In case it’s not obvious, there are two camps in the social-media political-advertising debate: Facebook, and everyone else.
No two platforms are approaching this issue exactly the same way, but most have taken a step back: Twitter banned all political ads and started fact-checking, Snapchat stopped promoting Trump’s account, Twitch completely suspended Trump’s account, and Reddit shut down r/The_Donald. Meanwhile, Zuck has been pretty stubborn about doing nothing, on the grounds that (1) “Facebook isn’t an arbiter of truth” and (2) something something Free Speech.
It’s not a great look for Facebook, especially given the gravity of the situation. Having said that:
- Earlier this month, The New York Times reported (from intel provided by anonymous Facebook insiders) that Facebook is now considering a ban on political ads—though that internal debate is definitely not over.
- Facebook’s internal debate does help illuminate why political advertising isn’t a black-and-white topic. That’s why we’re outlining the arguments for both sides today.
Necessary Starting Point: It’s not really about the money. Yes, political advertising involves large sums of money—but in absolute terms, not relative terms. Since 2018, the Trump and Biden campaigns have spent a combined $80M on Facebook ads. Is that a lot of money? Yes. But is that a lot of money to Facebook? No. It’s barely a drop in the bucket; Facebook generated $70B of advertising revenue in 2019. So we kinda do believe Zuck when he says that Facebook’s decisions aren’t about the money. The math supports that.
The central question of Facebook’s internal debate: Does banning political ads help or harm the goal of ‘giving users a voice’?
Arguments for ‘banning political ads HELPS giving users a voice‘:
(A) Paid speech isn’t free speech. Rather, paid amplification creates a hierarchy of speech, where the highest bidder can steer what people see and hear (regardless of merit). This isn’t usually a problem for traditional business advertising if you let it play out—but it’s definitely a problem for national politics if you let it play out.
(B) To the extent that political ads have often asserted falsehoods AKA misinformation — in many cases knowingly — an unregulated Facebook ad platform is also a pay-for-propaganda platform. Banning political ads eliminates (most of) this problem without affecting non-political advertising.
(C) One major consequence of widespread misinformation is voter disenfranchisement, which is inherently harmful to the democratic republic which gives users a voice in the first place (because a healthy republic, by definition, requires a healthy representative voter base). The term “voter disenfranchisement” is, of course, the buzzword meaning “all the ways you can threaten, discourage, or disable a person’s right to vote, whether directly or indirectly.” Hate speech, violence, or anything which encourages either one definitely counts — and shouldn’t be sheltered as ‘free speech’.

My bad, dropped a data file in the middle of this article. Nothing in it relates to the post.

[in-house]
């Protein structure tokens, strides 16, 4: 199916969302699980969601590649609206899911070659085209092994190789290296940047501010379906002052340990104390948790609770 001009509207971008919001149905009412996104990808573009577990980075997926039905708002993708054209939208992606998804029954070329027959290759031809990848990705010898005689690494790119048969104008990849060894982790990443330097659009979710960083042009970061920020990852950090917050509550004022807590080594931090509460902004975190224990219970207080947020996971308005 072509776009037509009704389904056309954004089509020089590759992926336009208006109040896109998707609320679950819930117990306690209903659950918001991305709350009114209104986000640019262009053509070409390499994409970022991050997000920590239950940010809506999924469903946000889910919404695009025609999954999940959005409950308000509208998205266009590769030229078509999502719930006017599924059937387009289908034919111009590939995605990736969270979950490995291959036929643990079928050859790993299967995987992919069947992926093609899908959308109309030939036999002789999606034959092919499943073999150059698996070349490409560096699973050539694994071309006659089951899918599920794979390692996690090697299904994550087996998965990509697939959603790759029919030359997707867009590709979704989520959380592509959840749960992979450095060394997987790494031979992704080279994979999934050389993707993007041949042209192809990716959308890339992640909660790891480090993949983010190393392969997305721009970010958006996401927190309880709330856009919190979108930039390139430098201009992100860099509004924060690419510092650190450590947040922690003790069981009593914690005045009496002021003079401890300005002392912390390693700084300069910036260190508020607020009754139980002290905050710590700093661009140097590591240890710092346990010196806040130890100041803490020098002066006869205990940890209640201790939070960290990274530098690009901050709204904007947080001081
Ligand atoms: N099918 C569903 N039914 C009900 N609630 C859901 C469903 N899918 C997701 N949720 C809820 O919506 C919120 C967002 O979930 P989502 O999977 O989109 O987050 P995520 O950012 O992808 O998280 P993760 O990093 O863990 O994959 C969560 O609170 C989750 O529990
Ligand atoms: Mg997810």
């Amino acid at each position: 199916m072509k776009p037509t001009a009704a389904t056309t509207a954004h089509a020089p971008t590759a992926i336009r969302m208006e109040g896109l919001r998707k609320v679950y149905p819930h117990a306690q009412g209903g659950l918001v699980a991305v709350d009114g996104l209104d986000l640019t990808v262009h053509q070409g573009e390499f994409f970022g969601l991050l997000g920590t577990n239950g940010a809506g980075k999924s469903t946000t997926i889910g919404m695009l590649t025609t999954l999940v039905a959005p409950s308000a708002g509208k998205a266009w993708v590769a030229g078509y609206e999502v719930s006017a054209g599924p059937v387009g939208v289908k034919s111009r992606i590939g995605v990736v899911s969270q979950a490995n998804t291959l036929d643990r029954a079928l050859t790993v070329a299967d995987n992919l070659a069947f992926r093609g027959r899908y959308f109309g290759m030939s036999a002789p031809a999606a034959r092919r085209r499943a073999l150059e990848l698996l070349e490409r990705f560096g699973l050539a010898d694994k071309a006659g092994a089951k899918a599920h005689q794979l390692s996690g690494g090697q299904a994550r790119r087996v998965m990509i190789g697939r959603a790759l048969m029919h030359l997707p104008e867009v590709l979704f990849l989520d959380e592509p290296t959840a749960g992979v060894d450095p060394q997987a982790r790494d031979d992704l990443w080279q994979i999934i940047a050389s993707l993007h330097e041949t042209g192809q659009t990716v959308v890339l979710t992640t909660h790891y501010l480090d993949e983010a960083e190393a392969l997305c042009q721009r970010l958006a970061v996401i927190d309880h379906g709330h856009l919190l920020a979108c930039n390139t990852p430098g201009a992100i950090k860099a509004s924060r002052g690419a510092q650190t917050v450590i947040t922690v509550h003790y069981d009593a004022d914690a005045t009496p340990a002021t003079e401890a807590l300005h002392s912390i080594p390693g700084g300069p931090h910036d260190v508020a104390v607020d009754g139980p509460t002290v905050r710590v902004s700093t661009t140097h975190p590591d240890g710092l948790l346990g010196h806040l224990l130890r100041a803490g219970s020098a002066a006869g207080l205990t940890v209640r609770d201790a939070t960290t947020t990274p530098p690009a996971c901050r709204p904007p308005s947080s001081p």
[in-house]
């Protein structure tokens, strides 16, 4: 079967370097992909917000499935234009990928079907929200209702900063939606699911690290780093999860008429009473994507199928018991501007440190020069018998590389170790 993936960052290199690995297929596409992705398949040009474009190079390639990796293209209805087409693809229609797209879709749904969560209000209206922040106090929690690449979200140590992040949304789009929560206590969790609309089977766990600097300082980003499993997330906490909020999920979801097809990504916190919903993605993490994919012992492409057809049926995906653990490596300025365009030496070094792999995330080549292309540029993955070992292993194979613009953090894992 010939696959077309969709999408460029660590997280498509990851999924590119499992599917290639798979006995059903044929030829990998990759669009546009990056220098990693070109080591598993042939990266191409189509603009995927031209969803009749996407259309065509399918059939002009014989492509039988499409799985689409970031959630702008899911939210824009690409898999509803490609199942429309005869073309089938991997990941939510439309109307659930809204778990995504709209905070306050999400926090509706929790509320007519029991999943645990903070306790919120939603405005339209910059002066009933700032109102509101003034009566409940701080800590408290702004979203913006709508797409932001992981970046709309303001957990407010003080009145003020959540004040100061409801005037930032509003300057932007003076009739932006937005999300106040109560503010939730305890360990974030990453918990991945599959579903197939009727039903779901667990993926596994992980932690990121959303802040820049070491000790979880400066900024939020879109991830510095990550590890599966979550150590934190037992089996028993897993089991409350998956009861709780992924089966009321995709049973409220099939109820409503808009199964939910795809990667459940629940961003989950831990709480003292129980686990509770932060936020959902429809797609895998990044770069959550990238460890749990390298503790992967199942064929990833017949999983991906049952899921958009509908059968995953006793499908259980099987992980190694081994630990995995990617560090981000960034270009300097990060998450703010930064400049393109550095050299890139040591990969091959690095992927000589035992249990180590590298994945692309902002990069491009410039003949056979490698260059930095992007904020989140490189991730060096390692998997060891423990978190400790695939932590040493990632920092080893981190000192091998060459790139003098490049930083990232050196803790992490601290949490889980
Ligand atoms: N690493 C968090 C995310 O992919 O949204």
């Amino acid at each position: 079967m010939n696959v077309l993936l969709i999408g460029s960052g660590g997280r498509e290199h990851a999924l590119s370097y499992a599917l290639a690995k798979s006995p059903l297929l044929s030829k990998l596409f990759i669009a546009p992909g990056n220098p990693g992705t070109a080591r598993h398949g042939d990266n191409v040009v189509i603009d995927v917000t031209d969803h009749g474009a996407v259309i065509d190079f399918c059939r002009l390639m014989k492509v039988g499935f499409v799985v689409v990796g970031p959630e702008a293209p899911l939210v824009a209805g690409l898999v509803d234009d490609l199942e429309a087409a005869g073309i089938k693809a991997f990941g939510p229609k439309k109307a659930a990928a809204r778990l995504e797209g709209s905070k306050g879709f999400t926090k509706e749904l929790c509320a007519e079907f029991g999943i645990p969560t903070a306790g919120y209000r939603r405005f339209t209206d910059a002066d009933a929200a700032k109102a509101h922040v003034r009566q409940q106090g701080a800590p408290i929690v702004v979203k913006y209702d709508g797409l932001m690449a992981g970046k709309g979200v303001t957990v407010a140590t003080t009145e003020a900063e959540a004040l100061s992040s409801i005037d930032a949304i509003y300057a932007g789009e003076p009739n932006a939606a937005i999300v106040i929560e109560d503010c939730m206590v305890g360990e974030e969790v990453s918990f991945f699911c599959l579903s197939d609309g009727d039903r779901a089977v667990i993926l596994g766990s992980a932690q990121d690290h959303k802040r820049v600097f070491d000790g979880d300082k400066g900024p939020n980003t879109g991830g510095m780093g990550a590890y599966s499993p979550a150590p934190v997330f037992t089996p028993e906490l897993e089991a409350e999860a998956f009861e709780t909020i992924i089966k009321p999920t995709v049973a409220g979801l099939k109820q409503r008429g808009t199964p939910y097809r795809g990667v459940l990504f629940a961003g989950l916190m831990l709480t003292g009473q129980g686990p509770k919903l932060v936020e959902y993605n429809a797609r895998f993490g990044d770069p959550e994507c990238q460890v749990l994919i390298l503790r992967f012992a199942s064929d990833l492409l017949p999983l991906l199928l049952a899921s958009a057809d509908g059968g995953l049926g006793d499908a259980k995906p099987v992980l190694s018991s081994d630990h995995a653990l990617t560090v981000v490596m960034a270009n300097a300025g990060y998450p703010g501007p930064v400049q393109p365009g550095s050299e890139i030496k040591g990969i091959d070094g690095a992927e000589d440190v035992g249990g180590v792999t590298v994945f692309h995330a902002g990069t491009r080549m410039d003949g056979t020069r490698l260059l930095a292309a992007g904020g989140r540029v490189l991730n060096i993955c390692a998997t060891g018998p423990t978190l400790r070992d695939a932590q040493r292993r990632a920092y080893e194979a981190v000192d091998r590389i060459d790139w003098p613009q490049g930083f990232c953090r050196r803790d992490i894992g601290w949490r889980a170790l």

Arguments for ‘banning political ads HARMS giving users a voice’:
(A) In many places, paid amplification could make the electoral process fairer. This is especially plausible when you think at smaller scales (e.g. local and midterm elections). Imagine a young, underfunded, underdog, down-ballot candidate competing against an older and wealthier incumbent; Facebook ads could at least give the “little guy” a chance to compete on merit (i.e. “a voice”), which is what American politics should be all about.
(B) A ban on political ads is ultimately a blunt instrument which cannot, by itself, solve a widespread misinformation problem. This argument doesn’t quite affirm that banning political ads is harmful per se, but it does offer a valid observation: it’s not like this whole problem goes away if you ban political ads. Most misinformation spreads in closed groups anyway. More broadly, taking into account arguments like the paragraph above: where’s the line here? What separates a “legitimate” use of political ads from an “illegitimate” one?
(C) When you limit political advertising to (what CLIKKers might call) organic reach, banning paid political ads is just trading one problem (a cash-dumping contest) for another problem (a popularity contest). And while the odds favor it, you can’t be sure that the latter is a smaller problem—especially when hackers and shady software designers now play a visible role, as we learned after 2016.
theCLIKK’s Take: In policy-debate terms, Zuck is leaning upon a principle called presumption, whose essence is “when doing Nothing and doing Something have the same odds of success, Nothing is automatically better because we’re already there.” But we’re all starting to see (again and again) where you can land when you do Nothing about a visible and serious problem.